Edit to add that I never saw any jackal headed sphinx, plenty of sphinx with head of a man or a ram. If you do a google picture search for jackal headed sphinx, then it will show lots of pictures, but the only jackal headed sphinx it will show is the one I put in this post. Besides, the Sphinx is (probably) Horus, why would they put head of Anubis on it. The Egyptians certainly liked playing games with the heads of Gods and bodies of humans, or animals, or something from a nightmare, but there was some method in their madness I think :)

Edited by Atentutankh-pasheri, 25 April 2013 - 12:11 PM.


#69    Harte

Harte

    Supremely Educated Knower of Everything in Existence

  • Member
  • 10,438 posts
  • Joined:06 Aug 2006
  • Gender:Male
  • Location:Memphis

  • Skeptic

Posted 25 April 2013 - 12:17 PM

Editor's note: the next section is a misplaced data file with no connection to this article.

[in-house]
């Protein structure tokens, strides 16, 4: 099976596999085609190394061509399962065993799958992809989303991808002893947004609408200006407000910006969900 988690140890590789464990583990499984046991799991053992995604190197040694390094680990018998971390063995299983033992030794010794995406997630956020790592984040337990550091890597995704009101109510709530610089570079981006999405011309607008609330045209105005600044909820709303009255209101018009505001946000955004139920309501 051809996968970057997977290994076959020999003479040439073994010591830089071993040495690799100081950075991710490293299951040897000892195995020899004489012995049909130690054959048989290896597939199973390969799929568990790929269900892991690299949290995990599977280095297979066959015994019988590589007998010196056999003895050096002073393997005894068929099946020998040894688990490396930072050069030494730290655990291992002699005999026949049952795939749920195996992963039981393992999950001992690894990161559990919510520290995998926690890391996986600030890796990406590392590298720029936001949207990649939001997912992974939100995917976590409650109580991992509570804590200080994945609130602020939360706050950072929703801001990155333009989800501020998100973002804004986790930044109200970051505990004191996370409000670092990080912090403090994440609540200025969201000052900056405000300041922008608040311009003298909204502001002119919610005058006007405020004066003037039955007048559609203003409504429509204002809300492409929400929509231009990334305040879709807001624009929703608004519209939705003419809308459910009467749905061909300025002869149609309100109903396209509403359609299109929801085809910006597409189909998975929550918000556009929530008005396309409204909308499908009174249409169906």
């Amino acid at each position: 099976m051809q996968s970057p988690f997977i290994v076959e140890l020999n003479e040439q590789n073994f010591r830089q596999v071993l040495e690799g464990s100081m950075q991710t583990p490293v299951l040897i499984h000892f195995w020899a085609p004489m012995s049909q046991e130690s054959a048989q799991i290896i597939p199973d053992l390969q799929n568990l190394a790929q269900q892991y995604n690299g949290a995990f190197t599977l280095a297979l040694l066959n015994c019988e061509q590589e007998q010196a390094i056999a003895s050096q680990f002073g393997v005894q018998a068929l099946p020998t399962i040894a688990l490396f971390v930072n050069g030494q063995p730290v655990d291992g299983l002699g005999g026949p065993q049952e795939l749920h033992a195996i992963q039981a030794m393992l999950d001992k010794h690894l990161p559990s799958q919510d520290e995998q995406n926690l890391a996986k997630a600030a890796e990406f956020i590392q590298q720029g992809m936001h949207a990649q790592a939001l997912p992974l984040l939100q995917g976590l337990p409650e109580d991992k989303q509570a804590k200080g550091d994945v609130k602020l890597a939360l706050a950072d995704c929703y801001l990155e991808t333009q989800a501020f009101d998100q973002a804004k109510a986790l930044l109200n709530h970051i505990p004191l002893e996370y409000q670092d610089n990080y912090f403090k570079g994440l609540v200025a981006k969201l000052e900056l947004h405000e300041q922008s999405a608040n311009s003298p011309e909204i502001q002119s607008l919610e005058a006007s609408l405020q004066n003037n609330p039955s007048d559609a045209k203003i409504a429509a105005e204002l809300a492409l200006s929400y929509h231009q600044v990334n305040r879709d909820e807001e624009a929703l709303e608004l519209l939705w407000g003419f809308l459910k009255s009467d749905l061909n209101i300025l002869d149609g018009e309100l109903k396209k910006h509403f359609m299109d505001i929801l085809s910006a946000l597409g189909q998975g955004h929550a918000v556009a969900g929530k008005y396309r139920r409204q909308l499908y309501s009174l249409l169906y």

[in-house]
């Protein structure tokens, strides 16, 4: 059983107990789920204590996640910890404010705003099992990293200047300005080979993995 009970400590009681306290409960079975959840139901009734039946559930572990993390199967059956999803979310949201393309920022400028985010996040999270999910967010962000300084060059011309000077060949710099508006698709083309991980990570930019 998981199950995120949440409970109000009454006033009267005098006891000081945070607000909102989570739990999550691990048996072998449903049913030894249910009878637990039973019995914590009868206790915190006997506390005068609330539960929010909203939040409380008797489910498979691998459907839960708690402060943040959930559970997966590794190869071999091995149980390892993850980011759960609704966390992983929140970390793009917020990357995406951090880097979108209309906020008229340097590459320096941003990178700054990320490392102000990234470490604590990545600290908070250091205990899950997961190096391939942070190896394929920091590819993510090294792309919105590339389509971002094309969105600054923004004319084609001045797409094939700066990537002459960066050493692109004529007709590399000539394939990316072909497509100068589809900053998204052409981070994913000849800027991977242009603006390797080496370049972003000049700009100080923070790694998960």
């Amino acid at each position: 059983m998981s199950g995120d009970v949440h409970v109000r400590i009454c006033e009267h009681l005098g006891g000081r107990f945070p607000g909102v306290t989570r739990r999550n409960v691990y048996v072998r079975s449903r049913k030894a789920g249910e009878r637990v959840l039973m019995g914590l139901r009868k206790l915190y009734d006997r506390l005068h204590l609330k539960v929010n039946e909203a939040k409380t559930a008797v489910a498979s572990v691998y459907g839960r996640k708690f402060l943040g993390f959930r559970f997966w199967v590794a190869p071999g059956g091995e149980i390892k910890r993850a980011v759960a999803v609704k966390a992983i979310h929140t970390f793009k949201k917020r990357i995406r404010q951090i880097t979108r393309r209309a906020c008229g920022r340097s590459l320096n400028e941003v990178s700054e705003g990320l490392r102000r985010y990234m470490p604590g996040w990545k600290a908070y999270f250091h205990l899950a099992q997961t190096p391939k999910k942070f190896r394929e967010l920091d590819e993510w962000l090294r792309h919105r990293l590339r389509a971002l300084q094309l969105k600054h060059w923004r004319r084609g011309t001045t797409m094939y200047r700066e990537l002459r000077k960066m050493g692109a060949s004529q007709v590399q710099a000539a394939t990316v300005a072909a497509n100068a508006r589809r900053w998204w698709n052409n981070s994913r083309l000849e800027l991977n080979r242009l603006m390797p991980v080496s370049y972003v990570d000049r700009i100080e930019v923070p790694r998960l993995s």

The Egyptians were well acquainted with stone.

There is a layer of limestone in the neck of the sphinx that is soft.  This layer is to soft to support a larger head.

Harte

I've consulted all the sages I could find in yellow pages but there aren't many of them. - The Alan Parsons Project
Most people would die sooner than think; in fact, they do so. - Bertrand Russell
Ignorance is preferable to error; and he is less remote from the truth who believes nothing, than he who believes what is wrong. - Thomas Jefferson
Anybody like Coleridge?

#70    Harsh86_Patel

Harsh86_Patel

    Psychic Spy

  • Banned
  • PipPipPipPipPipPipPipPip
  • 1,306 posts
  • Joined:08 Aug 2012
  • Gender:Male
  • Location:India

  • If you stare into the abyss,the abyss stares back into you